Father Divine Research Paper

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Very little is known about Father Divine’s early life. Father Divine and the Peace Movement he started did not keep many records. He himself declined many times to write his own biography, saying that ‘The history of God would not be useful in mortal terms’. He also refused to acknowledge relationship to any family. Researchers believe that Father Divine was born in the Deep South, in Georgia. Researchers also had to dig up newspapers from the 1930’s to confirm his name; George Baker. Father Divine worked as a gardener in Baltimore, Maryland. He attended a local Baptist Church, often preaching until 1907 when Samuel Morris, a traveling preacher came along. Morris was usually soft spoken and uncontroversial in his sermons until…show more content…
“Mother Divine” (Peninniah) and Father Divine would assert that their marriage was never physical. Father Divine and his disciples relocated to Sayville, New York in 1919. In this period, his movement grew. Father Divine held free weekly banquets and helped newcomers find jobs and homes. He attracted many white followers as well as black. The environment of Father Divine’s house and apparently flaunted wealth made neighbors infuriated. Members of the white community accused him of maintaining a large harem and engaging in scandalous sex, although the County district attorney’s office found the claims to be false. Neighbors still continued to complain. On May 8th, 1931, a Sayville deputy arrested and charged Father Divine with disturbing the peace. Father Divine submitted his $1000 bail in cash, which was amazing because this was the era of the Depression. By May 1932, meetings were regularly held throughout New York and New Jersey. Father Divine had supporters in Washington state, California, and the world. In this period of expansions, several branch communities were opened in New York and New Jersey. Father Divine’s followers finally named the movement, the International Peace Mission…show more content…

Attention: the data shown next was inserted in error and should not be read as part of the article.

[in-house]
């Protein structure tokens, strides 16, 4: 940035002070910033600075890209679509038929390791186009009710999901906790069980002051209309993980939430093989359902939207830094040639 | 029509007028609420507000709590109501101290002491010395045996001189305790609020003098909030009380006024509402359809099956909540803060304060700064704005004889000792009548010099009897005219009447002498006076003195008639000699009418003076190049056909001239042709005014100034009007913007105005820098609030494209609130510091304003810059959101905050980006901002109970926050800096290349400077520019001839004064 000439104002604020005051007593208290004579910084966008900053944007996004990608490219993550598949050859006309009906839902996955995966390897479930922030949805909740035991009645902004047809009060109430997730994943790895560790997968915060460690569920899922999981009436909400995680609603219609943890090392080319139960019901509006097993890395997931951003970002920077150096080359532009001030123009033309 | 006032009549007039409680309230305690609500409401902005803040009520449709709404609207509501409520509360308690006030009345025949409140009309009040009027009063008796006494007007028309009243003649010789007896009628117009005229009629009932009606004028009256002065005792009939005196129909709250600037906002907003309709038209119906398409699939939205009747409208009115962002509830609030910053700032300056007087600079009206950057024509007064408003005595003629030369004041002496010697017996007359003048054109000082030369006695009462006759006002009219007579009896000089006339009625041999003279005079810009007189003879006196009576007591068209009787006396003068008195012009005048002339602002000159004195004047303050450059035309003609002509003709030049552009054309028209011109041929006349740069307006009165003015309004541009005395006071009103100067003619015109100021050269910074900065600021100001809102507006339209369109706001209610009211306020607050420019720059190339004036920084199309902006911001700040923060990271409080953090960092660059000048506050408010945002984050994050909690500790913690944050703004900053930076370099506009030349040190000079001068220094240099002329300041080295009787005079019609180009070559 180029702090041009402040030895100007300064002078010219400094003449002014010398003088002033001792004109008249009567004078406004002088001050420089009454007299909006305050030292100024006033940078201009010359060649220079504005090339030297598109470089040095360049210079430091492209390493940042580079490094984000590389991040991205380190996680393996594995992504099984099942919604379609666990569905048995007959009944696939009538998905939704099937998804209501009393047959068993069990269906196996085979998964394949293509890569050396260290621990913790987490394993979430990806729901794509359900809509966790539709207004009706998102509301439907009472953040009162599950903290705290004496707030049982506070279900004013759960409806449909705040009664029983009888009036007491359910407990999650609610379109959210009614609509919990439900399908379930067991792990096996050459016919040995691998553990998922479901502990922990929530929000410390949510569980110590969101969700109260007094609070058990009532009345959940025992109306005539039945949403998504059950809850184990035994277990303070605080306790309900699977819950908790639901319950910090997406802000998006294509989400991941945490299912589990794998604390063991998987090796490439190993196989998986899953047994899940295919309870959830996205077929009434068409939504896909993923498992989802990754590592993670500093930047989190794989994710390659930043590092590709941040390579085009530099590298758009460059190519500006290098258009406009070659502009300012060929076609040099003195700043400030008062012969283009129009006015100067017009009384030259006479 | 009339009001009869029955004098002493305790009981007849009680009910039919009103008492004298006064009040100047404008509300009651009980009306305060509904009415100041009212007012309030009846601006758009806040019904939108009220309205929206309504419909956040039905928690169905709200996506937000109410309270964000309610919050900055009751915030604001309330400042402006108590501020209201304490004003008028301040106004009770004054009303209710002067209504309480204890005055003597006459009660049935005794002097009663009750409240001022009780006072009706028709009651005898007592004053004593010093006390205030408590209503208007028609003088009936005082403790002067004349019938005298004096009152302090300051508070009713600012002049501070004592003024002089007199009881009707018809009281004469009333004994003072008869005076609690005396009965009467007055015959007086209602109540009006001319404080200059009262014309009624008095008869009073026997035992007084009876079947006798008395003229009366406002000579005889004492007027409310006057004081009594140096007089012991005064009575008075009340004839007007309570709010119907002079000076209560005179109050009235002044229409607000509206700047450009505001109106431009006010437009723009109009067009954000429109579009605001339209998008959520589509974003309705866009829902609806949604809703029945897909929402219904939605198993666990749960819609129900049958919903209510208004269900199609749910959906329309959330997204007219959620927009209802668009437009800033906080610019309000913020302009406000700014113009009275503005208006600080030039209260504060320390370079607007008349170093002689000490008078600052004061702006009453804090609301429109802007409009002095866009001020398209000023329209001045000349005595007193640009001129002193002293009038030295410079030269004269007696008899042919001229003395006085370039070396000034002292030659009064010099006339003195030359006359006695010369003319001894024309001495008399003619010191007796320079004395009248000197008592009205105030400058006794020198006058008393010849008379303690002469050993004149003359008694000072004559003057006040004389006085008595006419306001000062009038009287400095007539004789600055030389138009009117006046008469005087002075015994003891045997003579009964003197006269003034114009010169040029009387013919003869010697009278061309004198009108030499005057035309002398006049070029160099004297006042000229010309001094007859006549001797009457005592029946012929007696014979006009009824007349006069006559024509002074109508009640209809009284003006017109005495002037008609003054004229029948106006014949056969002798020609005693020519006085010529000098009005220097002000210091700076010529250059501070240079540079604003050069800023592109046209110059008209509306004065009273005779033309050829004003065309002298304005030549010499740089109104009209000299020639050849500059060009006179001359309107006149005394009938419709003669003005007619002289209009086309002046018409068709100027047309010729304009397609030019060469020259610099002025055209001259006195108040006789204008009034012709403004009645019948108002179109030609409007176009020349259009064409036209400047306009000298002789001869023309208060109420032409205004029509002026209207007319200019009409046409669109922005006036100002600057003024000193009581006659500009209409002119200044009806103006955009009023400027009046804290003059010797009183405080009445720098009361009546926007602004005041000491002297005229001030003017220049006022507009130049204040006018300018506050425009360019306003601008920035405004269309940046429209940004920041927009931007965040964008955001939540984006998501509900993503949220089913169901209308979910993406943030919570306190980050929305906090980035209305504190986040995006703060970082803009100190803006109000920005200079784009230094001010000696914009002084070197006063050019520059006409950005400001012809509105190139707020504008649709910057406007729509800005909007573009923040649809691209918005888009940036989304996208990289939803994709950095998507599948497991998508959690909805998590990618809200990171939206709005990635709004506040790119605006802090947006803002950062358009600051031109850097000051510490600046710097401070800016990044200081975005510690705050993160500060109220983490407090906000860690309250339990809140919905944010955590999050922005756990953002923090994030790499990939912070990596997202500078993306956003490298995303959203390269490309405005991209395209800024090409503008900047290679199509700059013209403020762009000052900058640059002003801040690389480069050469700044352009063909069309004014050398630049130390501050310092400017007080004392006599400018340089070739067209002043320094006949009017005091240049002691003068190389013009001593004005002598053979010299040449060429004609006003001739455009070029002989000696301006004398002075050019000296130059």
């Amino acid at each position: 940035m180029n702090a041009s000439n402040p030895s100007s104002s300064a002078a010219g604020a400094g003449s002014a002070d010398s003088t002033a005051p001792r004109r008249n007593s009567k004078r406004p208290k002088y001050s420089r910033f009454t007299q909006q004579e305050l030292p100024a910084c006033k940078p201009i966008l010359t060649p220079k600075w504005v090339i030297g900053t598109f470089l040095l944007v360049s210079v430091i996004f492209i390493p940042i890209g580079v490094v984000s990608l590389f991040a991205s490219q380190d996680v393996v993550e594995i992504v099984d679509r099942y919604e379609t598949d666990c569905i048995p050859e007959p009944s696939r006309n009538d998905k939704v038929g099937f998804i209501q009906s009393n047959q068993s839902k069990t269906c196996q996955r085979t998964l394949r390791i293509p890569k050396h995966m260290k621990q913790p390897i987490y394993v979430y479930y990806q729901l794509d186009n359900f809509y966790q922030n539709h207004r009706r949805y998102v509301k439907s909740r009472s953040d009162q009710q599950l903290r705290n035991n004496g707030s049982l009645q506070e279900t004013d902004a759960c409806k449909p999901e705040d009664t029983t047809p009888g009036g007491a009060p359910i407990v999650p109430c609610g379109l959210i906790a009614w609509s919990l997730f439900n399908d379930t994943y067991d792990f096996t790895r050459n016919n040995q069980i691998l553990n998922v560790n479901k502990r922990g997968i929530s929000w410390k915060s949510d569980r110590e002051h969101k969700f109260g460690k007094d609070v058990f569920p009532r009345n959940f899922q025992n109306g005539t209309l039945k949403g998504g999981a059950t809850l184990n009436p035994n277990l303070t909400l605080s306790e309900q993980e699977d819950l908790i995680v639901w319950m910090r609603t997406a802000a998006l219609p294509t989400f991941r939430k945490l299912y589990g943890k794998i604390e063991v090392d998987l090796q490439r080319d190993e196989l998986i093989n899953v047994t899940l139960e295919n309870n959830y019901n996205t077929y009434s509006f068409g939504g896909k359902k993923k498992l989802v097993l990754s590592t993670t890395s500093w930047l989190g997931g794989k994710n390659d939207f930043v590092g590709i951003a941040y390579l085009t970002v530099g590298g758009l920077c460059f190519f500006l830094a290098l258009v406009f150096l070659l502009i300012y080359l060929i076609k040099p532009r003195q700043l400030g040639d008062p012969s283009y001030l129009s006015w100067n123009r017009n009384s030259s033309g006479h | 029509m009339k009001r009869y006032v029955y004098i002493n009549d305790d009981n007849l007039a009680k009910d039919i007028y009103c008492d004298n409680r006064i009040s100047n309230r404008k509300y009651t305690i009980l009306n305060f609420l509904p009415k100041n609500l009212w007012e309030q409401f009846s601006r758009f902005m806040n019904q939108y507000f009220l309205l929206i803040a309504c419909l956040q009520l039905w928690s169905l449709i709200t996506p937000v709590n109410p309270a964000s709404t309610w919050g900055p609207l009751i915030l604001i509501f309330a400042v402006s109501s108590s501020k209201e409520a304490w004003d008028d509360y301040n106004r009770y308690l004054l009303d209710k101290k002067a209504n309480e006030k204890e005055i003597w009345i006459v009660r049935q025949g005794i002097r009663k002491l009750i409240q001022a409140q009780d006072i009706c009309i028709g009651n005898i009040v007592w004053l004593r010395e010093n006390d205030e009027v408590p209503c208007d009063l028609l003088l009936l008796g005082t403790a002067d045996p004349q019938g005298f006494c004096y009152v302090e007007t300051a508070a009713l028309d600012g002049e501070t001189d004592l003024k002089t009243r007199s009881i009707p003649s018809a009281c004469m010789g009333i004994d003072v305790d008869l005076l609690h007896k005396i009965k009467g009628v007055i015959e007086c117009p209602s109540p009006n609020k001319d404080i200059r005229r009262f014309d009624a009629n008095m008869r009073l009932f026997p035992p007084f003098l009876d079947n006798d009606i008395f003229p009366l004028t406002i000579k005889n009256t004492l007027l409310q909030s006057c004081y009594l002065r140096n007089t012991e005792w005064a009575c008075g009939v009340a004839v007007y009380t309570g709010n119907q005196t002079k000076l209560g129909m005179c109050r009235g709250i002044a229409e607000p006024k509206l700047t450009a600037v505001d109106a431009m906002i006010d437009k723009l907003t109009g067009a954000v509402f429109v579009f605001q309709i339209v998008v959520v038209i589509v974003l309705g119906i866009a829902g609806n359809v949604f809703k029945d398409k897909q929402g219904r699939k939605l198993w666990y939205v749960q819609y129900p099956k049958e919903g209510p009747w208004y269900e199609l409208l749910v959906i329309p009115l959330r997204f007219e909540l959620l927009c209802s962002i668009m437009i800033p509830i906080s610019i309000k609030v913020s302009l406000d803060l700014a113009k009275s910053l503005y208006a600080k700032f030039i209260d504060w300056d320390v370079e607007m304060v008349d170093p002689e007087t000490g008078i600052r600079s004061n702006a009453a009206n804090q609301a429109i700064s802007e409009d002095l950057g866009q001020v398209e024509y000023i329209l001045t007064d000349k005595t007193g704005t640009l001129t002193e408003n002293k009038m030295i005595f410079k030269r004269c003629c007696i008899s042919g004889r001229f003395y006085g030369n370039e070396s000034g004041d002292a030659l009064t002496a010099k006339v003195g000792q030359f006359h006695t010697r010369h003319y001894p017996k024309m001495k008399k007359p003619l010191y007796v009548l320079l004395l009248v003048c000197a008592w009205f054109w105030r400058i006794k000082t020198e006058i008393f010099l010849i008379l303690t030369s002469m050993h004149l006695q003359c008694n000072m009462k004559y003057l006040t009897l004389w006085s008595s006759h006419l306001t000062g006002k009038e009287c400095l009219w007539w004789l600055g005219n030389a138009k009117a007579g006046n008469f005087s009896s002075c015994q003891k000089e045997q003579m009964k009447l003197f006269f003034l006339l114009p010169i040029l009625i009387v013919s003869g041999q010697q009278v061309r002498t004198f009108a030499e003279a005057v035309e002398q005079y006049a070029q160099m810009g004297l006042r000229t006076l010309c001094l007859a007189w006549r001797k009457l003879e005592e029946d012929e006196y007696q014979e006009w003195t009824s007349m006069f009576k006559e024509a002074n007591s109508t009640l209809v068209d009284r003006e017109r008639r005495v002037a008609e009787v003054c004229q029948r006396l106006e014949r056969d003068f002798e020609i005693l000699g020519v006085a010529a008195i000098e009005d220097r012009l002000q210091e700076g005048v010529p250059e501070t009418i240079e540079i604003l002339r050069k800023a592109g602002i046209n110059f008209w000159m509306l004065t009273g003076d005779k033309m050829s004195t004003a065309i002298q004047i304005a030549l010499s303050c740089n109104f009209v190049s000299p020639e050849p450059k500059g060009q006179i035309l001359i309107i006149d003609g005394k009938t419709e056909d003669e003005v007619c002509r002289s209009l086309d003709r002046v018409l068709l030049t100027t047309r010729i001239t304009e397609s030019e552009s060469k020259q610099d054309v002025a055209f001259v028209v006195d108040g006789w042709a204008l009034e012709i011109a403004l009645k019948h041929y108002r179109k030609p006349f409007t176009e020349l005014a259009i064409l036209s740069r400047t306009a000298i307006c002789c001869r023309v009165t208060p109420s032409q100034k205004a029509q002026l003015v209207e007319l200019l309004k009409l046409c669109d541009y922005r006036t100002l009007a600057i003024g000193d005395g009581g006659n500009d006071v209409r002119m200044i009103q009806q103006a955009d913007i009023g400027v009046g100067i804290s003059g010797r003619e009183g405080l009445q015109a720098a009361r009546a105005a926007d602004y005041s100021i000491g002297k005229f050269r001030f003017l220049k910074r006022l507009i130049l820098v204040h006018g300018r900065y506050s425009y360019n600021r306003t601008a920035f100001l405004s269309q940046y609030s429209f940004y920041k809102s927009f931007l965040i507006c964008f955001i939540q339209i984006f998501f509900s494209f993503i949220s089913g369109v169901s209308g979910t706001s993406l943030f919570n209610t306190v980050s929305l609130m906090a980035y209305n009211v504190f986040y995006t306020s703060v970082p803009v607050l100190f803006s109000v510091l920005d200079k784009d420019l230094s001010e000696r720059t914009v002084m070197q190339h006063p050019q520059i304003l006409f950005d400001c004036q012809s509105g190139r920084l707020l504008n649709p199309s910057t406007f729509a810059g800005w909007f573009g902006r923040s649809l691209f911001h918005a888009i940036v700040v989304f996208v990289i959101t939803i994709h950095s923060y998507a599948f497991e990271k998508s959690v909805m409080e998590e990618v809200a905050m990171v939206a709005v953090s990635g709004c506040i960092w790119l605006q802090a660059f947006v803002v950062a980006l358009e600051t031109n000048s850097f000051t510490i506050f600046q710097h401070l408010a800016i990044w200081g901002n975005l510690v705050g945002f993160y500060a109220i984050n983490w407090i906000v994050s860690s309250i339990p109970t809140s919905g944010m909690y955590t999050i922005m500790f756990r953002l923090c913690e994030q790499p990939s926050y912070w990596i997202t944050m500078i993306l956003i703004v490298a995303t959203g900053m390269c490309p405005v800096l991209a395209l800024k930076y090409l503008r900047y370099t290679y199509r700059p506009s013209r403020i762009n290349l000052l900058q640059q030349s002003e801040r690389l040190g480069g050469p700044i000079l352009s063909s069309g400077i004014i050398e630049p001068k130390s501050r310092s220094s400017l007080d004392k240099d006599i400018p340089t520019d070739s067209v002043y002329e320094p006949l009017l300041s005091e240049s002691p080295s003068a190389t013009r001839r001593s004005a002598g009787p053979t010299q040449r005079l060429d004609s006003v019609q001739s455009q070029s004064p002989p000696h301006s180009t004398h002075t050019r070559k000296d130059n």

The trial took place at Nassau County Supreme Court before Justice Lewis J. Smith. The Jury found him guilty on June 5th. Justice Smith lectured on how Father Divine was a fraud and a “menace to society” before issuing the maximum sentence for disturbing the peace, one year in prison and a $500 fine. Smith died of a heart attack a couple days later. Father Divine remarked, “I hated to do it!. This remark made him a nationally known figure. His conviction was reversed a few days later and Divine moved with his followers to

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